Then, there's the measured, rational approach - mine, of course. Somewhere in between attacking cars in a blind rage with my bare fists (David) and running away from them in sheer terror (Eddie), lies the Zen, balanced method of mentally, instantaneously calculating the trajectory of each piece of oncoming traffic and extrapolating their positions in time and space relative to how far along I would be crossing the road. It's a bit like bullet time in The Matrix; I don't expect many of you to understand. You look at the other side of the street, slowly turn your head to look at the stream of oncoming cars, time slows down a little, some white doves take to the skies behind you in slow-motion as the camera pans around your face, and then you just go. It just happens. It's another state of consciousness. I stick out my palm, look directly into the eye of the beast, and - in a Jedi-ish display of raw power - make my way through them. "These are not the droids you are looking for." David calls it ``The Hand'', which I suppose is an apt name. I'm told I look rather heroic when I'm doing it too:
Oh, and when I call them ``pieces of oncoming traffic'', I'm not kidding. Traffic in this city is not composed of individual cars - rather, it is a single, devastating entity, like some perverted Transformer Decepticon.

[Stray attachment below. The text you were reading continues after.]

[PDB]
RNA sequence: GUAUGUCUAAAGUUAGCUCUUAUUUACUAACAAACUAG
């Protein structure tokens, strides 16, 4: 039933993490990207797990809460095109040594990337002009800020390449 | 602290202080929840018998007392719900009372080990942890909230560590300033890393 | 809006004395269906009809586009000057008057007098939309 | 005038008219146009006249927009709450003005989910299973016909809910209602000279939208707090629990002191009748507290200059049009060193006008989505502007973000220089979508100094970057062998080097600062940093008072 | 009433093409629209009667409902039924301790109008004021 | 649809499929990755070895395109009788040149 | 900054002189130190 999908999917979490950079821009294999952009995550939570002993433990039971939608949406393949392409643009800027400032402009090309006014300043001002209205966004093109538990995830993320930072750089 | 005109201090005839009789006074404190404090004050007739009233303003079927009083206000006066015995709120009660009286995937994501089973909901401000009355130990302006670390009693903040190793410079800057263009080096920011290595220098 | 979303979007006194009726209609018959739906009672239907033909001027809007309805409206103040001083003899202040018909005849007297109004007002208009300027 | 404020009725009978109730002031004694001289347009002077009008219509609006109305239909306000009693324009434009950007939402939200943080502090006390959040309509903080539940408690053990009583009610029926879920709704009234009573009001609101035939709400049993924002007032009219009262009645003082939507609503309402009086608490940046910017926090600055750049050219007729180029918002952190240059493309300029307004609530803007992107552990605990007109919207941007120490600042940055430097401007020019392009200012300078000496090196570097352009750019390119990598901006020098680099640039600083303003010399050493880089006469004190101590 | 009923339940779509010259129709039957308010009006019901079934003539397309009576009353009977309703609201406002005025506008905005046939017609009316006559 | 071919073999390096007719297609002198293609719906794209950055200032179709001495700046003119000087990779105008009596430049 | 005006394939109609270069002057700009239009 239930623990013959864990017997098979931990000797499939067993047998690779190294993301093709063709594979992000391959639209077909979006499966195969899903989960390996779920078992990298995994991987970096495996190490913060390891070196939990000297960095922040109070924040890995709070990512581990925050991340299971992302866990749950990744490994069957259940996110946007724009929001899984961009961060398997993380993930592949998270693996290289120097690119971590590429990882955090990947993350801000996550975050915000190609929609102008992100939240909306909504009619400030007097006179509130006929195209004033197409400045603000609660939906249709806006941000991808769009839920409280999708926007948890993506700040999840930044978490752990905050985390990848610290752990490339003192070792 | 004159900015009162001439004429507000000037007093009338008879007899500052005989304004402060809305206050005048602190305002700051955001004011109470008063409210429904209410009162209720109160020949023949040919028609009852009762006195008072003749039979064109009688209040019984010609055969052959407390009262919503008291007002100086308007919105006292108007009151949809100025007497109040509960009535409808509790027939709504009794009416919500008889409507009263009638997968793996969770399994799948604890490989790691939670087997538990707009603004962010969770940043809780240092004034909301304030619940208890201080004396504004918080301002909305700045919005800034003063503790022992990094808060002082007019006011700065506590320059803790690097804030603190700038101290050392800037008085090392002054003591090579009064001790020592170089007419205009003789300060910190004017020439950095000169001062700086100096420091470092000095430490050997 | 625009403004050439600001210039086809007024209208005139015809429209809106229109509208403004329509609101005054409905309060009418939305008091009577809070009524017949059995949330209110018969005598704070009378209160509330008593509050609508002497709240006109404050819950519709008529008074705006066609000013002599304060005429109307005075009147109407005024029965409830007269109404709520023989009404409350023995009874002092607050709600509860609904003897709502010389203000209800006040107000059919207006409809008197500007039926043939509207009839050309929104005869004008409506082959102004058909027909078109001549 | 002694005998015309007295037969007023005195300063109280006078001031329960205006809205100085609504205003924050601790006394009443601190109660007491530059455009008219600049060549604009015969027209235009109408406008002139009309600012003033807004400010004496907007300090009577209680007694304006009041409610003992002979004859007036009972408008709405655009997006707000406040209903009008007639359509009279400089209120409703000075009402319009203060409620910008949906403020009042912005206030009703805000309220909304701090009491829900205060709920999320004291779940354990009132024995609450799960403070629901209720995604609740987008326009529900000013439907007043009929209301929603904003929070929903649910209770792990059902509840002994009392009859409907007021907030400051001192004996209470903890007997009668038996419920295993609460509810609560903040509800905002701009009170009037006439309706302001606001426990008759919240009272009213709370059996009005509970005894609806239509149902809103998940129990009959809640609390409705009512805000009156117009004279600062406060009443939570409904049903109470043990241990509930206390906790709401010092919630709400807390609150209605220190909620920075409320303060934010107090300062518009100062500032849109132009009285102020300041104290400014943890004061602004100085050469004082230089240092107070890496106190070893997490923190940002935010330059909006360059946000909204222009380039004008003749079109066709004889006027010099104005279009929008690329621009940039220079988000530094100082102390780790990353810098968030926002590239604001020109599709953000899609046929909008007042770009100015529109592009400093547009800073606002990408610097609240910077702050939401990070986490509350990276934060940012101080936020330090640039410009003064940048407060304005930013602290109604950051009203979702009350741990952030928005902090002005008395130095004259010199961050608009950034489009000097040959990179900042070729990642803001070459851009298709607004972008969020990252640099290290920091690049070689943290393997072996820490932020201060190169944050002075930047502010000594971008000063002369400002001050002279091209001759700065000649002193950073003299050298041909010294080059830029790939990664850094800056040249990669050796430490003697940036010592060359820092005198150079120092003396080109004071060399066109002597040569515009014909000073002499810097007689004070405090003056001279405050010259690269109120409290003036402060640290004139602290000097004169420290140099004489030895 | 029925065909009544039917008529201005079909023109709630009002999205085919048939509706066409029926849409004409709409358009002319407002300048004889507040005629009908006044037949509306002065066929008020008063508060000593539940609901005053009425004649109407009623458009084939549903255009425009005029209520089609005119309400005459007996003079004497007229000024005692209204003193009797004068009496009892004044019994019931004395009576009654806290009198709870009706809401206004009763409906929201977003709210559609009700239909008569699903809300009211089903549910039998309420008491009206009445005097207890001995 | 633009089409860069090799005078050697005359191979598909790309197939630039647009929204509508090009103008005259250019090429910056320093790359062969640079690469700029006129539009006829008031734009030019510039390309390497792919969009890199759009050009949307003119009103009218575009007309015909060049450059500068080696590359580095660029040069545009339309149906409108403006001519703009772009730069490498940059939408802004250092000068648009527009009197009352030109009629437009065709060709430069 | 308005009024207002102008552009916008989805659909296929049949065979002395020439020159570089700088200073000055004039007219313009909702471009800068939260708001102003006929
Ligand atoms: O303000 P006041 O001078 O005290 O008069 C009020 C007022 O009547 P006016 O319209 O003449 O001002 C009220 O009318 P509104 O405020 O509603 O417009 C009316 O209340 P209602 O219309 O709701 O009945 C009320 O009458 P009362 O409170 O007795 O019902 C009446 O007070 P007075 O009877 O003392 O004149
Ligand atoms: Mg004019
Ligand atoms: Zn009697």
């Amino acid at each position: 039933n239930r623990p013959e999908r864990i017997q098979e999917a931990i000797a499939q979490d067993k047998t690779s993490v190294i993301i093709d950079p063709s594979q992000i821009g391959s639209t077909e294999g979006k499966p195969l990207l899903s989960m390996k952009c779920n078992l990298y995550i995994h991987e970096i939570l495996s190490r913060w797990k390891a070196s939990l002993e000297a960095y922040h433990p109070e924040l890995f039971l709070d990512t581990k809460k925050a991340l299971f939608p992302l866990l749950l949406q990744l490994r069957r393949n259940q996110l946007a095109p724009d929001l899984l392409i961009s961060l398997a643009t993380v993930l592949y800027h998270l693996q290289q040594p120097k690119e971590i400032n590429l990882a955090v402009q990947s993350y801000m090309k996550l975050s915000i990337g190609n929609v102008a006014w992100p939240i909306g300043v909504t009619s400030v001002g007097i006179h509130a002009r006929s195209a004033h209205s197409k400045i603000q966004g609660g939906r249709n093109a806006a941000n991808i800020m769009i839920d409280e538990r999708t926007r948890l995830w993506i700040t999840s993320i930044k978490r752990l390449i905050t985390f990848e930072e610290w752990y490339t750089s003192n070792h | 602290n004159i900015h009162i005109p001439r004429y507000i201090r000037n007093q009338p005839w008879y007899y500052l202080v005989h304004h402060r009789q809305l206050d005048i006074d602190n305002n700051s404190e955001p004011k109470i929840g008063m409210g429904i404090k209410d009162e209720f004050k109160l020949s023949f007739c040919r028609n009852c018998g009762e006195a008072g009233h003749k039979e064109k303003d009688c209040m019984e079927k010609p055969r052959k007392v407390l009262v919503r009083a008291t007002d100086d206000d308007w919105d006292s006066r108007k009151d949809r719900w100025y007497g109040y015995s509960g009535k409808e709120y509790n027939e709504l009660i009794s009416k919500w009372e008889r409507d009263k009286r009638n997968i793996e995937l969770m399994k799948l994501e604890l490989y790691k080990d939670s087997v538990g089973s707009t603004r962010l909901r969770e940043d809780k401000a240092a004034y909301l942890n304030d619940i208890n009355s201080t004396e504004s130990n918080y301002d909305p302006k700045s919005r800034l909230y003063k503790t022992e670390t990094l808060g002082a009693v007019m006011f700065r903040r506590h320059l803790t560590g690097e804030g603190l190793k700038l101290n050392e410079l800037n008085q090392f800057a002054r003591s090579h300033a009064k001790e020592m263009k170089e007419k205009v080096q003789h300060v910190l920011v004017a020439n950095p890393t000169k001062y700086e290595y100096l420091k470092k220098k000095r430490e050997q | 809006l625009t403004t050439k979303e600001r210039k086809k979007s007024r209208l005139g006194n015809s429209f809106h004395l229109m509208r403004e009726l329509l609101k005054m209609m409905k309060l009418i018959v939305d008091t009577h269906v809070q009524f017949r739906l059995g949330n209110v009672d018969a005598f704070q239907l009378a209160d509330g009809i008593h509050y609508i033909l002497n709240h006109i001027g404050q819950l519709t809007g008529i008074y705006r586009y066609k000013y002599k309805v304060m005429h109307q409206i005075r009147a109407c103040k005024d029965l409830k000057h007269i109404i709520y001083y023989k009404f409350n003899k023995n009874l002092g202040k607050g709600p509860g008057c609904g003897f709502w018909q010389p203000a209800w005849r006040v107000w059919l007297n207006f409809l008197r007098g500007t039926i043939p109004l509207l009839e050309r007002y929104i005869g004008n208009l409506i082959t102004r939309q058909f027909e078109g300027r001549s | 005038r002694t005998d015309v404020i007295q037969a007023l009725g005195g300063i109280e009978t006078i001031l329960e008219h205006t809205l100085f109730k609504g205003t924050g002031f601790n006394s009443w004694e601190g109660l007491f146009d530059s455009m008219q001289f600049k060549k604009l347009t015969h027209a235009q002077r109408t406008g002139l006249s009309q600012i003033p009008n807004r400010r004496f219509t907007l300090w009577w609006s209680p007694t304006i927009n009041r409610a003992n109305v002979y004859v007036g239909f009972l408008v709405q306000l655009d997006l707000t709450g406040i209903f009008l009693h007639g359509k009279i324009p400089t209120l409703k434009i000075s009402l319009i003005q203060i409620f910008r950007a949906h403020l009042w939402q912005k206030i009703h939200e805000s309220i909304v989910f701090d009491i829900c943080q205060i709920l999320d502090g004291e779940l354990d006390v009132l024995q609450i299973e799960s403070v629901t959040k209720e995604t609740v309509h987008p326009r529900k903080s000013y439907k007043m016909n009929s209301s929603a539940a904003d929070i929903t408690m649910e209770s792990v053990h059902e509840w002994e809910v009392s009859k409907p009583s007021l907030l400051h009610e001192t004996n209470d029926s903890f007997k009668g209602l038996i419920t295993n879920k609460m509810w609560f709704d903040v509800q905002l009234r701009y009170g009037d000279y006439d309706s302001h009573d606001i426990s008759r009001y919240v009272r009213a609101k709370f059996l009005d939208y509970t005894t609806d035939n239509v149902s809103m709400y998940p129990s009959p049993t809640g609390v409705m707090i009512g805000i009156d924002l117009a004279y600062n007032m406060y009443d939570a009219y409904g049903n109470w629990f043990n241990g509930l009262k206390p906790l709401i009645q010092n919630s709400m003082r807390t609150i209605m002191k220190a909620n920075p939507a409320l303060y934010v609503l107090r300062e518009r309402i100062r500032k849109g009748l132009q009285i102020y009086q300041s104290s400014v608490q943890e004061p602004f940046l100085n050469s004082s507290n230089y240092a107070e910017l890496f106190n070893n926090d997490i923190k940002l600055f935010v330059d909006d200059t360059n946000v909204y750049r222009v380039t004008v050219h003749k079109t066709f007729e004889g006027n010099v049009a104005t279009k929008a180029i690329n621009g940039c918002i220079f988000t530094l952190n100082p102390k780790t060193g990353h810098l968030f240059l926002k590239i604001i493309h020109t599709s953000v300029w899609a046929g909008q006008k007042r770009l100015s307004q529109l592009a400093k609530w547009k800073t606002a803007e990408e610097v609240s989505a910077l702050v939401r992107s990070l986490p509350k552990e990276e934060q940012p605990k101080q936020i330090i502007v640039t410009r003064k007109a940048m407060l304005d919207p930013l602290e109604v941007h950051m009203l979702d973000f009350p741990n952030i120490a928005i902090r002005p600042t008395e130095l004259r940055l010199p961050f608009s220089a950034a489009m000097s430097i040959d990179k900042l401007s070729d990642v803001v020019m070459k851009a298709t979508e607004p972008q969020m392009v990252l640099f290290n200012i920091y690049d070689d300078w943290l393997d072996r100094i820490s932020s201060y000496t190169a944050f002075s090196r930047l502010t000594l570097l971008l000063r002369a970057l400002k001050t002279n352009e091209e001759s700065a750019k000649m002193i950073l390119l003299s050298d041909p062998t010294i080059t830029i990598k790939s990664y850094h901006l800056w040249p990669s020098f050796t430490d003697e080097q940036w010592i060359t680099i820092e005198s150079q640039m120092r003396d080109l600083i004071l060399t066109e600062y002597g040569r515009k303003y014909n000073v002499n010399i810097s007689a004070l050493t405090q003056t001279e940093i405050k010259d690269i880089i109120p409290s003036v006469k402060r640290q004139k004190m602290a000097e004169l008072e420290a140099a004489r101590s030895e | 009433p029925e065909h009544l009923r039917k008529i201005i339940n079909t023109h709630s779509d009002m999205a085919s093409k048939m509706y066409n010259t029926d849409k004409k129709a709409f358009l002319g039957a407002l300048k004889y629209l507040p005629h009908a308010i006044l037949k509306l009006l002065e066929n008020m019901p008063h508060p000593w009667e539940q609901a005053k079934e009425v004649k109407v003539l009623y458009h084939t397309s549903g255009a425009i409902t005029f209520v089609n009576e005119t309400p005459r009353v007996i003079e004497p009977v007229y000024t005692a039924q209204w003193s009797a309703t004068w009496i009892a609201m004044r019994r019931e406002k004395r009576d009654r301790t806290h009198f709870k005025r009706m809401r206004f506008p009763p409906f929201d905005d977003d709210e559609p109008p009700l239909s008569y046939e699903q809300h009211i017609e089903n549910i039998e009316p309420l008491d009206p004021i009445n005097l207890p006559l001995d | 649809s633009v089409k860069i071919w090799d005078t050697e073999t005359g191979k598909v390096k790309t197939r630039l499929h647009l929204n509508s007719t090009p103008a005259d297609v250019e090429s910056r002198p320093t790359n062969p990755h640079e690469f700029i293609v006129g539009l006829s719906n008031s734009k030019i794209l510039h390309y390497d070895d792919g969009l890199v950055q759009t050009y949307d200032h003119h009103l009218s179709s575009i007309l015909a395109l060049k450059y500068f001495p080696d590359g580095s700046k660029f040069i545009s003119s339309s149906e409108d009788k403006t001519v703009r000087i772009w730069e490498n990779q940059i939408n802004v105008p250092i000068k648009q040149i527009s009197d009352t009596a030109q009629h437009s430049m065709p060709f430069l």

Motorcycles are just as bad, if not worse than, cars. On more than one occasion a motorcyclist nearly swerved into another vehicle instead of slowing down to let me cross the road, since the opportunity to save 300 milliseconds on your way home from work is worth any risk you might, you know, die horribly under the tires of a pickup truck and stuff. Actually, motorcyclists are definitely worse in my eyes because they are far less protected by their vehicles than anyone else on the road, and you can easily see them making eye contact with you while continuing to challenge your right to exist, so their temerity is that much more insolent. It often took all of my willpower to stop myself from savagely clotheslining a speeding motorcyclist passing me too closely.
Believe me, the temptation to do so was very fucking strong at times.